April 24, 2010

"Were I representing Arizona, I’d argue that the federal government is in default on its 'protection against invasion' responsibility, and that this empowers the state to resort to self-help."

Says Glenn Reynolds, citing Article IV, Section 4 of the U.S. Constitution. ("The United States shall guarantee to every State in this Union a Republican Form of Government, and shall protect each of them against Invasion; and on Application of the Legislature, or of the Executive (when the Legislature cannot be convened) against domestic Violence.")
Not sure how that would play out, but it would make an interesting law review article. And a fun oral argument.
I'm pretty sure how it would play out. The courts would apply the political question doctrine and say that Article IV, Section 4 is a "textually demonstrable commitment" of the question to Congress and the Executive. It is for them and not the courts to say what constitutes an "invasion" and what protection is warranted. Even though it would not be a lawsuit against the federal government, attempting to get a court to compel it to act — it would only be a justification of the state's acting in its own defense — the courts would refuse to interpret and apply that provision of the Constitution.

UPDATE: Glenn fights back on the political question doctrine. He connects Article IV, Section 4 to Article I Sec. 10. ("No State shall... engage in War, unless actually invaded, or in such imminent Danger as will not admit of delay.")
Arizona is not — yet, anyway — engaging in war, but it’s clear from this language that it’s constitutionally empowered to do so when invaded, even if the federal government does nothing (and perhaps even in the face of federal objection). Arizona’s legislation is passed in response to armed people coming across the border and killing Arizonans, which sounds rather like an invasion. If that’s the case, then lesser responses to invasion are, arguably, permissible as well in the face of federal inaction. What the courts will do with this is, of course, uncertain (and likely not tied very closely to the actual text of the Constitution!) but it’s certainly not a frivolous argument.
An immediate military response to a sudden invasion that "will not admit of delay" is clearly distinguishable from the long influx of migrants to which the state has responded with a stringent policy of requiring and checking papers and deporting people. Arizona has adopted its own immigration policy, because it doesn't like the policy the federal government is following. But the federal government has complete power over immigration. This "invasion" concept is offered as a work-around to that power.

I think that if the Arizona policy were challenged and Arizona argued it had suffered an invasion that the feds wouldn't deflect, that the courts would say: It's not for us to decide what constitutes an "invasion." Congress and the Executive have already made their decision about that, and the Constitution makes that the final answer. As they say in political question doctrine talk, there's "the impossibility of a court’s undertaking independent resolution without expressing lack of the respect due coordinate branches of government... an unusual need for unquestioning adherence to a political decision already made... [and] the potentiality of embarrassment from multifarious pronouncements by various departments on one question."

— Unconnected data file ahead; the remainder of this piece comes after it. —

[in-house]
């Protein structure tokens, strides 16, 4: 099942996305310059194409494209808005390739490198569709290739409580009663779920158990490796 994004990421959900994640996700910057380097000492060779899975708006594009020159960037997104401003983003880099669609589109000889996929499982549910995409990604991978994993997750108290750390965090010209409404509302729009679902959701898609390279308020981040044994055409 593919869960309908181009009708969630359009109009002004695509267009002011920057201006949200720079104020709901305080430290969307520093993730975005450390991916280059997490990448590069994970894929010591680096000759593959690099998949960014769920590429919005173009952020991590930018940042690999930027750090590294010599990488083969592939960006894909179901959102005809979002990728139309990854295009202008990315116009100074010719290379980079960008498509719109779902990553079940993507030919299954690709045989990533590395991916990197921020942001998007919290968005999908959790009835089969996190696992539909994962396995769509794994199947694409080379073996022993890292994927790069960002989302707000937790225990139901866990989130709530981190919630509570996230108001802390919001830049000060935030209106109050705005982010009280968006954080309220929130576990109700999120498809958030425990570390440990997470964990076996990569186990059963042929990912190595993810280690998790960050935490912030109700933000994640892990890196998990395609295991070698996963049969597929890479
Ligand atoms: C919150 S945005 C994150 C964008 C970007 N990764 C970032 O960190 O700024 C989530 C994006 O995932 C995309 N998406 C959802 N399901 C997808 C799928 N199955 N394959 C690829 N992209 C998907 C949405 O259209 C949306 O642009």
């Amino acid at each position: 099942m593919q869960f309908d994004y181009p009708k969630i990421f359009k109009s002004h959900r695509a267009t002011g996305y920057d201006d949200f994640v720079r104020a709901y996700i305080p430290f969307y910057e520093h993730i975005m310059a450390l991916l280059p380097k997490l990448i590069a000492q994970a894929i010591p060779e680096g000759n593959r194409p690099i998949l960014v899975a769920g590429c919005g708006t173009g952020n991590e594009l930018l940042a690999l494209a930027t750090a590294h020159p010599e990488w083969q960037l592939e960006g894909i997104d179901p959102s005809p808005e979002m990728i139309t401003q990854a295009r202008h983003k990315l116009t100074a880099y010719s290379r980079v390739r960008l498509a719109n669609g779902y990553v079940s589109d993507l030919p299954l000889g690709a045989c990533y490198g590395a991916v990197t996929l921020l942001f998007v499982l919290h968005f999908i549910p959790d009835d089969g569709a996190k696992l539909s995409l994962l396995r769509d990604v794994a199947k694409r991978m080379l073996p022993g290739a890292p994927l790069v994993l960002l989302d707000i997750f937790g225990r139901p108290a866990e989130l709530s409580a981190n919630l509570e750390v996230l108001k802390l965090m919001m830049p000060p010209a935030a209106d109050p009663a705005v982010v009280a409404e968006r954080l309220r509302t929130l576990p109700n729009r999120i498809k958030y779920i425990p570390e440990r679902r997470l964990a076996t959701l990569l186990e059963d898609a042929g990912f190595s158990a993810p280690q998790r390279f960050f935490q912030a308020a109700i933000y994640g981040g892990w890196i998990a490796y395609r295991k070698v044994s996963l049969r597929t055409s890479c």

At that point, the court would be back at the original barrier to the state's law: the exclusive federal power over immigration.

31 comments:

Alkibiades said...

Don't these "political question" cases resolve themselves when one of the two sides blinks? I think of those cases where anti-protestors have sought injunctions against overseas military actions - no judge is going to ordera sheriff to impound an aircraft carrier, or whatever. So a state says it will do such-and-such because the federal government has been negligent, and various federal officials say so-and-so in response. Once the state has acted, it becomes put-up-or-shut-up time for Congress: get serious about either enforcing the laws or immigration reform. Or, finding ways of penalizing a recalcitrant state. Like, withholding funding for unemployment, or highways, or education.

Hagar said...

How is Arizona's legislation different from resolving that the State will now proceed to enforce the existing immigration laws, as opposed to all the states and localities that have adopted resolutions directing their police to not enforce these laws?

Which resolutions contribute the most to anarchy?

Peano said...

"The courts would apply the political question doctrine and say that Article IV, Section 4 is a "textually demonstrable commitment" the question to Congress and the Executive."

Huh? I'm not sure what you meant to say here, but I'm pretty sure it wasn't that.

Alkibiades said...

A brainstorm!

(1) Build a huge fence along the border - and I mean, YOOGE;

(2) Hire "undocumented" laborers and first-generation citizens to paint murals all along the American side, depicting their aspirations for citizenship and what citizenship means for them;

(3) hire underemployed artists (redundant?) to supervise the project's aesthetics, but without comprimising its authenticity.

Result: A border fence gets built; productive labor is found for the unemployed; and the ongoing project can foster a "national conversation" about immigration.

If we're going to have the unfocused, scattershot economic policies of the depression, let's at least have the beautiful federally-funded public works projects of the depression!

Hagar said...

Isn't there something in the Constitution that says the States shall recognize the Federal Government, as well as each other, and cooperate in the execution of all properly constituted laws?

Ann Althouse said...

"Isn't there something in the Constitution that says the States shall recognize the Federal Government, as well as each other, and cooperate in the execution of all properly constituted laws?"